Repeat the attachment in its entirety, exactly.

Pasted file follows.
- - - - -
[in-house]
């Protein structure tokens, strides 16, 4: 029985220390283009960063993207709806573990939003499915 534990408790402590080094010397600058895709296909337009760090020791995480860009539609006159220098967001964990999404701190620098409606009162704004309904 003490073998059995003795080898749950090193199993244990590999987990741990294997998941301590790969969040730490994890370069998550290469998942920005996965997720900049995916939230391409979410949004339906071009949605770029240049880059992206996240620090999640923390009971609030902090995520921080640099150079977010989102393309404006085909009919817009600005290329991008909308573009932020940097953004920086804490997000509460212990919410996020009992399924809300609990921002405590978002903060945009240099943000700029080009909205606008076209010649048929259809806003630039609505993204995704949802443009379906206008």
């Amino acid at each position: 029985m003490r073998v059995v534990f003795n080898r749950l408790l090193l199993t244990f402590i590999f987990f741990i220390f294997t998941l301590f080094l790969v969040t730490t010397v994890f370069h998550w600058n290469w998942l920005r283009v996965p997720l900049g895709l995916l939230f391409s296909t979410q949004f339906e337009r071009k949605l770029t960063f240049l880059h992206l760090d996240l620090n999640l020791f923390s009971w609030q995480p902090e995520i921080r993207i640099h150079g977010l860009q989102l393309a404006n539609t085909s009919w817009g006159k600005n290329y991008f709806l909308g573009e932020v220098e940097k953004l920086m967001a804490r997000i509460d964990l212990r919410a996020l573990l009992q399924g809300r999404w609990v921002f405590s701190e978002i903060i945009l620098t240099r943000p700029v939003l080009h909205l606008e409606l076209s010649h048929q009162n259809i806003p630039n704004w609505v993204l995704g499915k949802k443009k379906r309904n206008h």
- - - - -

[in-house]
């Protein structure tokens, strides 16, 4: 029985220390283009960063993207709806573990939003499915 534990408790402590080094010397600058895709296909337009760090020791995480860009539609006159220098967001964990999404701190620098409606009162704004309904 003490073998059995003795080898749950090193199993244990590999987990741990294997998941301590790969969040730490994890370069998550290469998942920005996965997720900049995916939230391409979410949004339906071009949605770029240049880059992206996240620090999640923390009971609030902090995520921080640099150079977010989102393309404006085909009919817009600005290329991008909308573009932020940097953004920086804490997000509460212990919410996020009992399924809300609990921002405590978002903060945009240099943000700029080009909205606008076209010649048929259809806003630039609505993204995704949802443009379906206008």
């Amino acid at each position: 029985m003490r073998v059995v534990f003795n080898r749950l408790l090193l199993t244990f402590i590999f987990f741990i220390f294997t998941l301590f080094l790969v969040t730490t010397v994890f370069h998550w600058n290469w998942l920005r283009v996965p997720l900049g895709l995916l939230f391409s296909t979410q949004f339906e337009r071009k949605l770029t960063f240049l880059h992206l760090d996240l620090n999640l020791f923390s009971w609030q995480p902090e995520i921080r993207i640099h150079g977010l860009q989102l393309a404006n539609t085909s009919w817009g006159k600005n290329y991008f709806l909308g573009e932020v220098e940097k953004l920086m967001a804490r997000i509460d964990l212990r919410a996020l573990l009992q399924g809300r999404w609990v921002f405590s701190e978002i903060i945009l620098t240099r943000p700029v939003l080009h909205l606008e409606l076209s010649h048929q009162n259809i806003p630039n704004w609505v993204l995704g499915k949802k443009k379906r309904n206008h």